When I ask Ray why he thinks this is, he selects his words carefully. “It’s not prejudice exactly,” he says, “but in the TV business, there are a lot of formulas. If you’re doing curry, get an Asian person. If it’s hip-hop, someone who’s black. If you’re doing a walk in the countryside, or drinking tea in the Cotswolds . . .” He leaves the sentence hanging.

What appears on screen is only the visible part of the problem. Actors get cast in roles only if writers write them; projects get made only if commissioners commission them. TV and film are notoriously incestuous and competitive industries. Careers are unstable. Knowing someone who knows someone is often – too often – the only way of getting work.

According to figures produced this year by Creative Skillset, many media companies fail dismally when it comes to representation. Just 24 per cent of those in senior roles in cable or satellite firms are female; 4 per cent of employees in positions in senior terrestrial broadcast are BAME; and, if the numbers are to be believed, there are no BAME people at all working on the senior production side of independent film companies. The figures aren’t entirely robust – they rely on organisations filling in forms and returning them – but if they’re anywhere near the truth they make for grim reading.

The BBC’s statistics are more encouraging (according to the latest figures, BAME people make up 13.4 per cent of staff overall and hold 9.2 per cent of leadership roles) but don’t include freelancers, an area in which it is reasonable to suppose that, without quotas to fill, representation will be worse. In September, the media regulator Ofcom put broadcasters on notice that they could face “harder-edged” regulation if they did not improve diversity.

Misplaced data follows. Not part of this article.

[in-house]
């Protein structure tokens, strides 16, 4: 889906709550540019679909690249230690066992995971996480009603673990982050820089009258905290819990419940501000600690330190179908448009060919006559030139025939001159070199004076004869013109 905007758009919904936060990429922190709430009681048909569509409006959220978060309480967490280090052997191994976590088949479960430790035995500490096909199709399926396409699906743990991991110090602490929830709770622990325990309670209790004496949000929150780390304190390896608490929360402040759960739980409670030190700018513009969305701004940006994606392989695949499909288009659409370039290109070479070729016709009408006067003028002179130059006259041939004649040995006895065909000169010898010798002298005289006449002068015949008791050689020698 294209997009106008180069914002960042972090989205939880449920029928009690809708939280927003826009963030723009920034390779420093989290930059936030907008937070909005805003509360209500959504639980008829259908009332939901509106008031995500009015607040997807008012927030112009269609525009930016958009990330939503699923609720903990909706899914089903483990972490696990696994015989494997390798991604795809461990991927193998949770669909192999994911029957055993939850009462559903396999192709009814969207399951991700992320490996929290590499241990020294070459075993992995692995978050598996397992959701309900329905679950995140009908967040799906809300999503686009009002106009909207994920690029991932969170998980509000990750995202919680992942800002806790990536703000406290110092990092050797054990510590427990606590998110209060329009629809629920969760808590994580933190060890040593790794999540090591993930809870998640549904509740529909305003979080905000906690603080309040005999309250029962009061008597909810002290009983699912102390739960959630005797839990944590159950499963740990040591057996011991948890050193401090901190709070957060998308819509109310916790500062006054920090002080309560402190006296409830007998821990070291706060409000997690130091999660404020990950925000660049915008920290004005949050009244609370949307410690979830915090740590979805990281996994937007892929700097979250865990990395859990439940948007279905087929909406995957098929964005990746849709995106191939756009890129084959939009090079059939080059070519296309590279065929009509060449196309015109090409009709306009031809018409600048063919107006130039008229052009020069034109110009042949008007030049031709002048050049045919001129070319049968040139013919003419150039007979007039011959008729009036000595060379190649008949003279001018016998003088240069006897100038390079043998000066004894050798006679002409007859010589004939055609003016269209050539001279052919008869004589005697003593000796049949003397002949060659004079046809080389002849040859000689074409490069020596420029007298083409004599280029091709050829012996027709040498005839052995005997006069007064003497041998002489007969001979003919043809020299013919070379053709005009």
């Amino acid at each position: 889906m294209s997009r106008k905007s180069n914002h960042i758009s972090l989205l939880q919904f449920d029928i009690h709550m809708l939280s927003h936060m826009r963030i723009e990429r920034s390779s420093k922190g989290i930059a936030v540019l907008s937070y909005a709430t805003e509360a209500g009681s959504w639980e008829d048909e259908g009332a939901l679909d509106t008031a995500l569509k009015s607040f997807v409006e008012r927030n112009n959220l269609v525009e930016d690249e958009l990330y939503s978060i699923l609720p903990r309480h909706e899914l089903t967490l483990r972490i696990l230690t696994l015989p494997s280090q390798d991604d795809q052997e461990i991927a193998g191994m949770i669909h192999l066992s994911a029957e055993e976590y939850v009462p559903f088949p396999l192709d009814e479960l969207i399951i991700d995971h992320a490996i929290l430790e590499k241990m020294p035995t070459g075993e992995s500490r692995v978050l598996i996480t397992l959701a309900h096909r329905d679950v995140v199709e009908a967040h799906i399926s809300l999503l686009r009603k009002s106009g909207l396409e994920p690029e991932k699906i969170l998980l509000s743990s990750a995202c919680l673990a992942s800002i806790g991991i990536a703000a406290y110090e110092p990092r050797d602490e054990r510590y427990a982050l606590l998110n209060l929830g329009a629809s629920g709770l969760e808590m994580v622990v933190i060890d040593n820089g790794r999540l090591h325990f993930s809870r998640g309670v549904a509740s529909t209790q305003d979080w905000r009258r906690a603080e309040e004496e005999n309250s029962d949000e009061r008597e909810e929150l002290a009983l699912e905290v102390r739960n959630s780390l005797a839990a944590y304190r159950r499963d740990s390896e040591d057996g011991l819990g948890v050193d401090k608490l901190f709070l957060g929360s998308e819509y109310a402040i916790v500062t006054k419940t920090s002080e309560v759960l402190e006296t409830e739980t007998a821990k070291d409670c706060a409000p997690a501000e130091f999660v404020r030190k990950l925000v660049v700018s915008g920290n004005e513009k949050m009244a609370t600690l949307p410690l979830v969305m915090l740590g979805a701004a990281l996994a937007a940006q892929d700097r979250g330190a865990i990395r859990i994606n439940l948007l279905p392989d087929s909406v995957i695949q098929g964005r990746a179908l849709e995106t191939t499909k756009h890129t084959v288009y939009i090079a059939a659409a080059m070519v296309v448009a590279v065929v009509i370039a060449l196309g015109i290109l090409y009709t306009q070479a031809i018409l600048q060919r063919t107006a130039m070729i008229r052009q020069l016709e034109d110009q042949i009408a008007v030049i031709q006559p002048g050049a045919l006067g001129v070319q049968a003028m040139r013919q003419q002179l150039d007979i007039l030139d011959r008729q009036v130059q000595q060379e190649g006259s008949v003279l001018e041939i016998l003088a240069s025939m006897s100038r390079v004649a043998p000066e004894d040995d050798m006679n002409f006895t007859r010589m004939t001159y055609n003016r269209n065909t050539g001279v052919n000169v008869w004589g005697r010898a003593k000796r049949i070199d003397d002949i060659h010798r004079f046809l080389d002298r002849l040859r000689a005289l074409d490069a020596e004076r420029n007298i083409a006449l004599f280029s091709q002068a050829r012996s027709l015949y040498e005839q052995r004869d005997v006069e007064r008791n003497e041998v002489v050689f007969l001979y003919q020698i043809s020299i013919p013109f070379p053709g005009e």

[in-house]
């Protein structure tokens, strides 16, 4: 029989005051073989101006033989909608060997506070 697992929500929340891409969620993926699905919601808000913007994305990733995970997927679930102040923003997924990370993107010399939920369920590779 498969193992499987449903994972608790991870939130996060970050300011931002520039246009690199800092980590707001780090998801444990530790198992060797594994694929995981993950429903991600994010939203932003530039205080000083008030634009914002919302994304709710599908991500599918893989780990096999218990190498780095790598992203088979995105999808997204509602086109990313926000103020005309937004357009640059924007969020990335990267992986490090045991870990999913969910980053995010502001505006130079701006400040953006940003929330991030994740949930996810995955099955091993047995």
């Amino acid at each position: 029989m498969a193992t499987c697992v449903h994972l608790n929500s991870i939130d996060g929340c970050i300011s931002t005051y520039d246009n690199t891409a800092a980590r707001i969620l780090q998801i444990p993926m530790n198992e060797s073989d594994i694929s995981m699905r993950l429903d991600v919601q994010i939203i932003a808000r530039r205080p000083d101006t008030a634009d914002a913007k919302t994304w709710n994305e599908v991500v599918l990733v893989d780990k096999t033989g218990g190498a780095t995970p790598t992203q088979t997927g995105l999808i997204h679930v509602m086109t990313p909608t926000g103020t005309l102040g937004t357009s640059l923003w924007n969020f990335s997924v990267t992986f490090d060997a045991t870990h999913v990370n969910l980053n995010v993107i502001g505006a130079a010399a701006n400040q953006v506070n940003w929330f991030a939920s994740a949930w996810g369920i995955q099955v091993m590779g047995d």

Chi Onwurah, the MP for Newcastle upon Tyne Central, who has been vocal about these matters in parliament, says that the BBC has a special duty to up its game. “It’s not doing enough,” she tells me. “If it was, there wouldn’t be a problem. It was very interesting watching the [European Union] referendum; all the efforts broadcasters have gone to to make sure there was balance. If they went to half that effort for BAME, gender and disability, it would be a different world.”

The BBC is keen to show that it is paying attention. Last year, it appointed Tunde Ogungbesan as its new head of “diversity, inclusion and succession”, and in April his team announced eye-catching targets: gender parity across every part of the corporation; 8 per cent of staff disabled; 8 per cent of staff lesbian, gay or trans; 15 per cent of staff from BAME backgrounds. Those numbers will be replicated on screen, lead roles included, and are roughly equivalent to averages for the overall population of Britain.

Yet the idea that established BBC presenters will go quietly seems optimistic. Take the ruckus that the comedian Jon Holmes recently raised when his contract with The Now Show (Radio 4) wasn’t renewed. Holmes asked in the Mail on Sunday: “Should I, as a white man . . . be fired from my job because I am a white man?”

Ogungbesan – a former head of diversity for Shell – has a businesslike attitude to the challenges he faces, which are, he concedes, considerable. “We’ve got four years to do this, and we know there’s a hell of a lot of work to do.” That is why his team has given itself a deadline. “Hopefully, when we hit those targets in 2020, we’ll be the most diverse broadcaster in the UK.”

How does he respond to Onwurah’s suggestion that the BBC is skilled at announcing targets but less good at making change happen? “We’re publishing our results,” he says. “You’ll be able to hold us to it.”

And what if the targets aren’t met? Ogun­gbesan laughs, for perhaps a touch too long. He will not consider the possibility. “I’m like a boxer. I refuse to look at it.”

***